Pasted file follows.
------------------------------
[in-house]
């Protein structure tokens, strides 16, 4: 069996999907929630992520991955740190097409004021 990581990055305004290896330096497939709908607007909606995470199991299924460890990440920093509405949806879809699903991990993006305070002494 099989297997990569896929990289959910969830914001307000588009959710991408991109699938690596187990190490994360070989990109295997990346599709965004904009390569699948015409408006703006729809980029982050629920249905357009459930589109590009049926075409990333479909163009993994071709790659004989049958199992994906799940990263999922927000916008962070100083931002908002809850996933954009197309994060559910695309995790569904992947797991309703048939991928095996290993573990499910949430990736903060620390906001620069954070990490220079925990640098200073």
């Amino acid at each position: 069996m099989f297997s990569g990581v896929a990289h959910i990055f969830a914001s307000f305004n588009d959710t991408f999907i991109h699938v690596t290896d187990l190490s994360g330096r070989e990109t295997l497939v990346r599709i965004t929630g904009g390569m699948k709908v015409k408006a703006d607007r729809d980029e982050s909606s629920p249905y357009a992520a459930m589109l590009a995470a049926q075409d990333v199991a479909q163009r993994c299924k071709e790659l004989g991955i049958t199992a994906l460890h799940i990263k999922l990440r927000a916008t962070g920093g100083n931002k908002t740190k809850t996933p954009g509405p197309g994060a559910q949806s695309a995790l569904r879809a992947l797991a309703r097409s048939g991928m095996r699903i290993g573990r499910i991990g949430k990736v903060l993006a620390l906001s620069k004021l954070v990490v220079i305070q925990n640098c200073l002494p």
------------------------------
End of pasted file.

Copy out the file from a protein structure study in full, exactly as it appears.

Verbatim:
[in-house]
């Protein structure tokens, strides 16, 4: 069996999907929630992520991955740190097409004021 990581990055305004290896330096497939709908607007909606995470199991299924460890990440920093509405949806879809699903991990993006305070002494 099989297997990569896929990289959910969830914001307000588009959710991408991109699938690596187990190490994360070989990109295997990346599709965004904009390569699948015409408006703006729809980029982050629920249905357009459930589109590009049926075409990333479909163009993994071709790659004989049958199992994906799940990263999922927000916008962070100083931002908002809850996933954009197309994060559910695309995790569904992947797991309703048939991928095996290993573990499910949430990736903060620390906001620069954070990490220079925990640098200073």
């Amino acid at each position: 069996m099989f297997s990569g990581v896929a990289h959910i990055f969830a914001s307000f305004n588009d959710t991408f999907i991109h699938v690596t290896d187990l190490s994360g330096r070989e990109t295997l497939v990346r599709i965004t929630g904009g390569m699948k709908v015409k408006a703006d607007r729809d980029e982050s909606s629920p249905y357009a992520a459930m589109l590009a995470a049926q075409d990333v199991a479909q163009r993994c299924k071709e790659l004989g991955i049958t199992a994906l460890h799940i990263k999922l990440r927000a916008t962070g920093g100083n931002k908002t740190k809850t996933p954009g509405p197309g994060a559910q949806s695309a995790l569904r879809a992947l797991a309703r097409s048939g991928m095996r699903i290993g573990r499910i991990g949430k990736v903060l993006a620390l906001s620069k004021l954070v990490v220079i305070q925990n640098c200073l002494p």